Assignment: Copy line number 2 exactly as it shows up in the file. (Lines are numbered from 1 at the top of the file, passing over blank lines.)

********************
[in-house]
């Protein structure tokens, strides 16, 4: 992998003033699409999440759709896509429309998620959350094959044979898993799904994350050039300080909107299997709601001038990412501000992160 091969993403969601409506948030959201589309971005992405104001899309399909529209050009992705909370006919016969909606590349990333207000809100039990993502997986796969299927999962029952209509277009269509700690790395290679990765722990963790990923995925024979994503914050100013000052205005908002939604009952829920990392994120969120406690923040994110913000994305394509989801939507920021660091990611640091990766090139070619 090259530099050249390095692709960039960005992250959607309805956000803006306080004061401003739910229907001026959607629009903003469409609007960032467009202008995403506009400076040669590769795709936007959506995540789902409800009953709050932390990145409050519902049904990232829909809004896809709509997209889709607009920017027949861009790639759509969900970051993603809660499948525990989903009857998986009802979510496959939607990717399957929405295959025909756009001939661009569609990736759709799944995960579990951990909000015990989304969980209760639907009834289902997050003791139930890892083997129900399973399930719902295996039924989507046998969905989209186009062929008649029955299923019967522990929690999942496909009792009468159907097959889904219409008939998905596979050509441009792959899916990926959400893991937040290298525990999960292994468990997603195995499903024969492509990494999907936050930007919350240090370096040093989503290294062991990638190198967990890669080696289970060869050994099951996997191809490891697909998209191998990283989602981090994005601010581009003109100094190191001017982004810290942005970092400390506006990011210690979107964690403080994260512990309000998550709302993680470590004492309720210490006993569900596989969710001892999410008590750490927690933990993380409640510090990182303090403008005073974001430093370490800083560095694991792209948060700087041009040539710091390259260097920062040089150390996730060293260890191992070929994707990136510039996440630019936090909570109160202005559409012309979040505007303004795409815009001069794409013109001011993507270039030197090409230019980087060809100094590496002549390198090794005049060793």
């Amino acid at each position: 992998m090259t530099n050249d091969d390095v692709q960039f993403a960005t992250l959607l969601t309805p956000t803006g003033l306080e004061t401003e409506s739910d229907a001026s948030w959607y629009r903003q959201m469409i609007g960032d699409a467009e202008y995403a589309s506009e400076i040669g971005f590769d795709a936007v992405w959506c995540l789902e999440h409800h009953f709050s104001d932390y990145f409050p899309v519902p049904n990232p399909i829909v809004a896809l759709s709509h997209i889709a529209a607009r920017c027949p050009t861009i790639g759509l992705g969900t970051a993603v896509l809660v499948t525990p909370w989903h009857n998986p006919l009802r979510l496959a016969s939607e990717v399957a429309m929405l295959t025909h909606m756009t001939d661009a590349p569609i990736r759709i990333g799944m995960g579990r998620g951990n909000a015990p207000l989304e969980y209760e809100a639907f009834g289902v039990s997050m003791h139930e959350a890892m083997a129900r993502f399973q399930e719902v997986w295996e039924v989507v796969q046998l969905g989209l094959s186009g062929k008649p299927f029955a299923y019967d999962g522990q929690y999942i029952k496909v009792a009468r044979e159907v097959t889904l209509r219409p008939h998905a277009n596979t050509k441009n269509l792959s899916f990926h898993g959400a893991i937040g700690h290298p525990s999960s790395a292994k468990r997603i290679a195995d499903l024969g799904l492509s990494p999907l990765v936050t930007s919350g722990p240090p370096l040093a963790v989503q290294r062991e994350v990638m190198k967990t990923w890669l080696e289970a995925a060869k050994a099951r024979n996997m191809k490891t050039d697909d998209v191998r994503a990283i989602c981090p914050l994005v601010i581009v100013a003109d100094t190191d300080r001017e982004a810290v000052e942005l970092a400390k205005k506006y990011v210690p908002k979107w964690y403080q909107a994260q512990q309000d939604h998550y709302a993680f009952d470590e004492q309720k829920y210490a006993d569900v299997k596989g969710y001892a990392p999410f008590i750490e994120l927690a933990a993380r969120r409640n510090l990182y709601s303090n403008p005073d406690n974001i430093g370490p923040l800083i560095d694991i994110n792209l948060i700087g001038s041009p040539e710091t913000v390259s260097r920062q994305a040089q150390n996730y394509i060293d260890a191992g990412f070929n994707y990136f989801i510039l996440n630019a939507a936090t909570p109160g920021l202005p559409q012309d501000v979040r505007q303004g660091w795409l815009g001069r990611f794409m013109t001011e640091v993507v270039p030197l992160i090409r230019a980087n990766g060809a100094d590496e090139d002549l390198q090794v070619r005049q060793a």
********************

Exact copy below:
């Protein structure tokens, strides 16, 4: 992998003033699409999440759709896509429309998620959350094959044979898993799904994350050039300080909107299997709601001038990412501000992160 091969993403969601409506948030959201589309971005992405104001899309399909529209050009992705909370006919016969909606590349990333207000809100039990993502997986796969299927999962029952209509277009269509700690790395290679990765722990963790990923995925024979994503914050100013000052205005908002939604009952829920990392994120969120406690923040994110913000994305394509989801939507920021660091990611640091990766090139070619 090259530099050249390095692709960039960005992250959607309805956000803006306080004061401003739910229907001026959607629009903003469409609007960032467009202008995403506009400076040669590769795709936007959506995540789902409800009953709050932390990145409050519902049904990232829909809004896809709509997209889709607009920017027949861009790639759509969900970051993603809660499948525990989903009857998986009802979510496959939607990717399957929405295959025909756009001939661009569609990736759709799944995960579990951990909000015990989304969980209760639907009834289902997050003791139930890892083997129900399973399930719902295996039924989507046998969905989209186009062929008649029955299923019967522990929690999942496909009792009468159907097959889904219409008939998905596979050509441009792959899916990926959400893991937040290298525990999960292994468990997603195995499903024969492509990494999907936050930007919350240090370096040093989503290294062991990638190198967990890669080696289970060869050994099951996997191809490891697909998209191998990283989602981090994005601010581009003109100094190191001017982004810290942005970092400390506006990011210690979107964690403080994260512990309000998550709302993680470590004492309720210490006993569900596989969710001892999410008590750490927690933990993380409640510090990182303090403008005073974001430093370490800083560095694991792209948060700087041009040539710091390259260097920062040089150390996730060293260890191992070929994707990136510039996440630019936090909570109160202005559409012309979040505007303004795409815009001069794409013109001011993507270039030197090409230019980087060809100094590496002549390198090794005049060793």